Let's explore some of the commonly used functional interfaces along with their purposes and examples:

- Consumer<T>: Represents an operation that accepts a single input argument of type T and performs some action on it without returning any result.

Consumer<String> printMessage = message -> System.out.println(message);
printMessage.accept("Hello, Java!");

- Supplier<T>: Represents a supplier of results, producing a result of type T without taking any input.

Supplier<Double> getRandomNumber = () -> Math.random();
System.out.println("Random number: " + getRandomNumber.get());

- Function<T, R>: Represents a function that accepts an argument of type T and produces a result of type R.

Function<Integer, String> intToString = number -> "The number is: " + number;

- Predicate<T>: Represents a predicate (boolean-valued function) of one argument of type T.

Predicate<Integer> isEven = number -> number % 2 == 0;
System.out.println("Is 10 even? " + isEven.test(10));

These are just a few examples of functional interfaces available in Java. Each one caters to a specific use case, enabling you to write concise and expressive code.

Implementing the Interface

Working with functional programming concepts requires the implementation of a functional interface. In this section, we'll look at how to use lambda expressions and method references to create functional interfaces. You will see how to specify the behavior of the abstract method and execute it using the implemented interface through a real example.

The following functional interface in Java example covers both approaches:

interface Calculator {
    int calculate(int a, int b);
public class CalculatorExample {
    public static void main(String[] args) {
        // Using a lambda expression
        Calculator addition = (a, b) -> a + b;
        System.out.println("Result of addition: " + addition.calculate(4, 5));
        // Using method references
        Calculator subtraction = CalculatorExample::subtract;
        System.out.println("Result of subtraction: " + subtraction.calculate(10, 3));
 private static int subtract(int a, int b) {
        return a - b;


In the `main` method of the `CalculatorExample` class, we create two instances of the `Calculator` functional interface: `addition` and `subtraction.` 

The `addition` instance uses a lambda expression `(a, b) -> a + b` to define the behavior of the `calculate` method, which performs addition. So when we call `addition.calculate(4, 5)`, it will return the sum of `4` and `5`, which is `9`.

The `subtraction` instance, on the other hand, uses a method reference. `CalculatorExample::subtract` to define the behavior of the `calculate` method, which performs subtraction. The `subtract` method is a static method within the `CalculatorExample` class that subtracts the second parameter from the first. When we call `subtraction.calculate(10, 3)`, it will return the result of `10 - 3`, which is `7`.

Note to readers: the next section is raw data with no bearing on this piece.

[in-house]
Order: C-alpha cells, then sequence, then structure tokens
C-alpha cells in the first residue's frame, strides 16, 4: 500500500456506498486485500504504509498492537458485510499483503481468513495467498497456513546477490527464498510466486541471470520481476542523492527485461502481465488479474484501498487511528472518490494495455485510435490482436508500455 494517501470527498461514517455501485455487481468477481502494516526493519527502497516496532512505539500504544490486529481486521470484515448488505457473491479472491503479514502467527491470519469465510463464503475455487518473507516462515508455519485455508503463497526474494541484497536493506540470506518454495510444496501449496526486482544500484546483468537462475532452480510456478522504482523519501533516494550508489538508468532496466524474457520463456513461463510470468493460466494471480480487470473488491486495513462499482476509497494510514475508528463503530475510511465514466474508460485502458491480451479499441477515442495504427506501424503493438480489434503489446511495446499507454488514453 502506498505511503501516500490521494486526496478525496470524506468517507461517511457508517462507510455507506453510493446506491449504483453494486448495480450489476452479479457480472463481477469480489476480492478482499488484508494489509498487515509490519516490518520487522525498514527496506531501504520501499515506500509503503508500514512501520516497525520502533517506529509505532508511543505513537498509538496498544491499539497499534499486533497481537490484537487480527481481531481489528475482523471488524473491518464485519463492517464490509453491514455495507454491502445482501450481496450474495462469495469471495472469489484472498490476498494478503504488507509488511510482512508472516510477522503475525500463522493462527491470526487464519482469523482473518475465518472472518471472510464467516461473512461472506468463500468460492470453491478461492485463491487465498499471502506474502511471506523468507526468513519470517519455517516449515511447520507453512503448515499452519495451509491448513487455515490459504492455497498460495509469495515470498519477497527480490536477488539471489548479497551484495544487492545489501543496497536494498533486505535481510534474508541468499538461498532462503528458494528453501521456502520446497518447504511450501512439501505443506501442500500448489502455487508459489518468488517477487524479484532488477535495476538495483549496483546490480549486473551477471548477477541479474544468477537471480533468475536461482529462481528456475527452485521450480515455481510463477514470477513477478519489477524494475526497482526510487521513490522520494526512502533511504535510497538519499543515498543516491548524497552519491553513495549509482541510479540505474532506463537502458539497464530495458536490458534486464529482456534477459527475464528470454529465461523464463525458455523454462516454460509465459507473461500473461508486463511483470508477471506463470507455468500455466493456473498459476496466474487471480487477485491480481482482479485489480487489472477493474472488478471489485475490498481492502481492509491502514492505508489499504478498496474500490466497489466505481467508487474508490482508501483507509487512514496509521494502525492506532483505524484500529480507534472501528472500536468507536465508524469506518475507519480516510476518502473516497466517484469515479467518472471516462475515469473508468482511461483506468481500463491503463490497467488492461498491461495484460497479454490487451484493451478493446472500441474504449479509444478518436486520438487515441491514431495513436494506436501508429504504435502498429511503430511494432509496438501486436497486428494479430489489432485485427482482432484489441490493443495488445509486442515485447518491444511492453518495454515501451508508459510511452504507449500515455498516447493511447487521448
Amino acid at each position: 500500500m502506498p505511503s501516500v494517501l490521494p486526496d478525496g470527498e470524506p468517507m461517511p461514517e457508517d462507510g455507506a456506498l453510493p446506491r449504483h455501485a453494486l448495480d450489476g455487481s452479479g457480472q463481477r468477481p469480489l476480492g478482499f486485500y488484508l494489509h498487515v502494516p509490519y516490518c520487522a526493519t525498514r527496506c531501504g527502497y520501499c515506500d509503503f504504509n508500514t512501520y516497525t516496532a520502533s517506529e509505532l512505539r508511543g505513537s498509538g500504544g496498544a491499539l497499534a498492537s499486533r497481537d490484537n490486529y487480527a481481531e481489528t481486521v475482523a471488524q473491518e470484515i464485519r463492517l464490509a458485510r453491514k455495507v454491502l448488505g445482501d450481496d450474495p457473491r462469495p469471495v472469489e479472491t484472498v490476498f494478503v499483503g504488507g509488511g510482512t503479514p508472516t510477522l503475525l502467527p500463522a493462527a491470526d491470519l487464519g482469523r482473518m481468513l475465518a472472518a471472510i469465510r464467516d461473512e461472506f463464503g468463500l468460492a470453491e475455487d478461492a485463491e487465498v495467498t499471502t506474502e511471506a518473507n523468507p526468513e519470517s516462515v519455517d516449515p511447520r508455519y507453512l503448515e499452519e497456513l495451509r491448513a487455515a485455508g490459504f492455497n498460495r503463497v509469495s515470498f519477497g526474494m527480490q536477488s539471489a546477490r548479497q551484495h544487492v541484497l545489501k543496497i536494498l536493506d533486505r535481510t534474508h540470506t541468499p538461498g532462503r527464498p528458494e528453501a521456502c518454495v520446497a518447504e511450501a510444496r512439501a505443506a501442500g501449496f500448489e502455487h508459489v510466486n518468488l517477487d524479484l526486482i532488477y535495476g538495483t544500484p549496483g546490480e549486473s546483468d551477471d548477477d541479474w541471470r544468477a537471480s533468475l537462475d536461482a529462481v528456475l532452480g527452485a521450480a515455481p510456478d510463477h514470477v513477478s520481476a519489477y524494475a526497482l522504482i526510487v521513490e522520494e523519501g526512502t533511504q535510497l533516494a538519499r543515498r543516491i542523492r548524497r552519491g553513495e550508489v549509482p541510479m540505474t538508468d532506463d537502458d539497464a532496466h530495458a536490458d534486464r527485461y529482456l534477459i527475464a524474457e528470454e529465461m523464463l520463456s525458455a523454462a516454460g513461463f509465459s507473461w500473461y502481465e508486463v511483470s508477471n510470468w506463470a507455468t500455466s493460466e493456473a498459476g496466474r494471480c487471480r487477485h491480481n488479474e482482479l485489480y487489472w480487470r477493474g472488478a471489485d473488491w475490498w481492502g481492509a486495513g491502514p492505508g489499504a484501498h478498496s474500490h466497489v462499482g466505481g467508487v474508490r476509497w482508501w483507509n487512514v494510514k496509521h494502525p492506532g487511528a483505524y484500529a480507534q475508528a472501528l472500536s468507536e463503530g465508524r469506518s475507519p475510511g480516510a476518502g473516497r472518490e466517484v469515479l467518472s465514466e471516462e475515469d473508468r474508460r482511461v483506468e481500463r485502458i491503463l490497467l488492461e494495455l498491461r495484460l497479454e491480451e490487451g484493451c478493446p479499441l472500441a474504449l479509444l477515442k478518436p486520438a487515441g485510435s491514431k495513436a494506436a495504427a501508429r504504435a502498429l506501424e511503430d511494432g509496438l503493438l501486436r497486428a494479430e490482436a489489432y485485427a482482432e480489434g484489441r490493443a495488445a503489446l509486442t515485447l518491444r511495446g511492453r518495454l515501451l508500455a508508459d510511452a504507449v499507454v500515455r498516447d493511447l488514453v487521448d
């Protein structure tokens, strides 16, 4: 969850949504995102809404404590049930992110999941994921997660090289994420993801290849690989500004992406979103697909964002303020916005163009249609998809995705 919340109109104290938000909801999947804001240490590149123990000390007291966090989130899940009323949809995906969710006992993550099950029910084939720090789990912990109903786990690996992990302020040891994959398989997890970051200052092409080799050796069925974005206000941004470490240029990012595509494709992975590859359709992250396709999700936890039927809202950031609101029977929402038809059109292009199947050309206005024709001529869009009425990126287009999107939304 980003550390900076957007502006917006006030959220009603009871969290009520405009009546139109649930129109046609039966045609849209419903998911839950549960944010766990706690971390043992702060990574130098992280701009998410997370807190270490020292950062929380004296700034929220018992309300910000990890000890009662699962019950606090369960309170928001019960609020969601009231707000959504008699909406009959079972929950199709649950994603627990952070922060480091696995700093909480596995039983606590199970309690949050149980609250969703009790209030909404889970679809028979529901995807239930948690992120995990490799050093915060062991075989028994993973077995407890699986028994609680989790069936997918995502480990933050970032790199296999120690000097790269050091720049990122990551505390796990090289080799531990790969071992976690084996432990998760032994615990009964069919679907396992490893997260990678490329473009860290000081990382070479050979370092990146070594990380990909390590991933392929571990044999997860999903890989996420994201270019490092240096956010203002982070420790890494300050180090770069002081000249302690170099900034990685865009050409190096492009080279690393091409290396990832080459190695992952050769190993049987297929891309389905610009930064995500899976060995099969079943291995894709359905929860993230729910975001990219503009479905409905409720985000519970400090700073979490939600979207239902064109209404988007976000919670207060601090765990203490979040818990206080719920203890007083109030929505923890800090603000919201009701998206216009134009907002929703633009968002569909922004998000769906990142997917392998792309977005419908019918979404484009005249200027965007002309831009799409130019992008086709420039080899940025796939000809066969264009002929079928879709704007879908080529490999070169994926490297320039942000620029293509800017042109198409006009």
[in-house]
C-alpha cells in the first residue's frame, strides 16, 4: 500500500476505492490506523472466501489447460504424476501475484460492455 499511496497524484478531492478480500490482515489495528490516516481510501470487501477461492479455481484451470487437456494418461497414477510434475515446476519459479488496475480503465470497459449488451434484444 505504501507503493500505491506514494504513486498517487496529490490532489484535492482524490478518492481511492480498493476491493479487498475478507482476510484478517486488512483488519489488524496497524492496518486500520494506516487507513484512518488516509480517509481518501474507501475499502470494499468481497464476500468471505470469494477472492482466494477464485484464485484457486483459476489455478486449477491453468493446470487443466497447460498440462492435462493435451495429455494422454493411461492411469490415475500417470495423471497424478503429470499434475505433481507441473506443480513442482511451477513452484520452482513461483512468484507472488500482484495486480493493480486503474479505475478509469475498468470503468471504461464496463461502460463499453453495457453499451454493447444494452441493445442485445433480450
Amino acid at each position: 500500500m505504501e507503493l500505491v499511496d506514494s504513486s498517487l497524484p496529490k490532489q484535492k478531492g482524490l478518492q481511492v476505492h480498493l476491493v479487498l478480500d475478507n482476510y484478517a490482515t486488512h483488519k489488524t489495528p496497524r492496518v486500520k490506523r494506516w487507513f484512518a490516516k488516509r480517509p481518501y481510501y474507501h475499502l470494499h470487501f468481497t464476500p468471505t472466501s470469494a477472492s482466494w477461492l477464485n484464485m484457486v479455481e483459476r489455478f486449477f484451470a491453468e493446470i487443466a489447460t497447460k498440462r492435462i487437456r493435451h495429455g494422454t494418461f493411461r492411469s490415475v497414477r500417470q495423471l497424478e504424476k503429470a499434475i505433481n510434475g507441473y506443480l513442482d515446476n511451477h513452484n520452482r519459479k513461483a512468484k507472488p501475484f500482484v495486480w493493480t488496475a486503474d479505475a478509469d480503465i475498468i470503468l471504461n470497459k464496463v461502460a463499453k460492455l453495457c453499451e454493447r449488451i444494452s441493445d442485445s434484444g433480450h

Finally, we print the results using `System.out.println`; the output is as shown above.

In this example, we define a functional interface `Calculator` with a single abstract method `calculate.` We implement the interface using a lambda expression to perform addition and method references to perform subtraction. The output of the calculations is displayed accordingly.

More Examples

To further enhance your understanding of functional interfaces, we will provide additional examples. These will cover various scenarios and use cases, such as working with functional interfaces that have multiple parameters and returning results. By examining these examples, you will gain a deeper appreciation for the versatility and power of functional interfaces.

- BiFunction<T, U, R>: Represents a function that accepts two arguments of types T and U and produces a result of type R.

BiFunction<Integer, Integer, String> sumToString = (a, b) -> "Sum: " + (a + b);

System.out.println(sumToString.apply(5, 7));

- UnaryOperator<T>: Represents an operation on a single operand of type T, producing a result of the same type.

UnaryOperator<Integer> square = number -> number * number;

System.out.println("Square of 8: " + square.apply(8));

These examples demonstrate how functional interfaces can be used to perform various operations conveniently.

Functional Interface Having Multiple Default and Static Methods

A functional interface can have multiple default and static methods in addition to the single abstract method. However, only the abstract method qualifies it as a functional interface.

interface Vehicle {
    void drive();

    default void honk() {
    static void stop() {

If you run the following code that utilizes the `Vehicle` functional interface: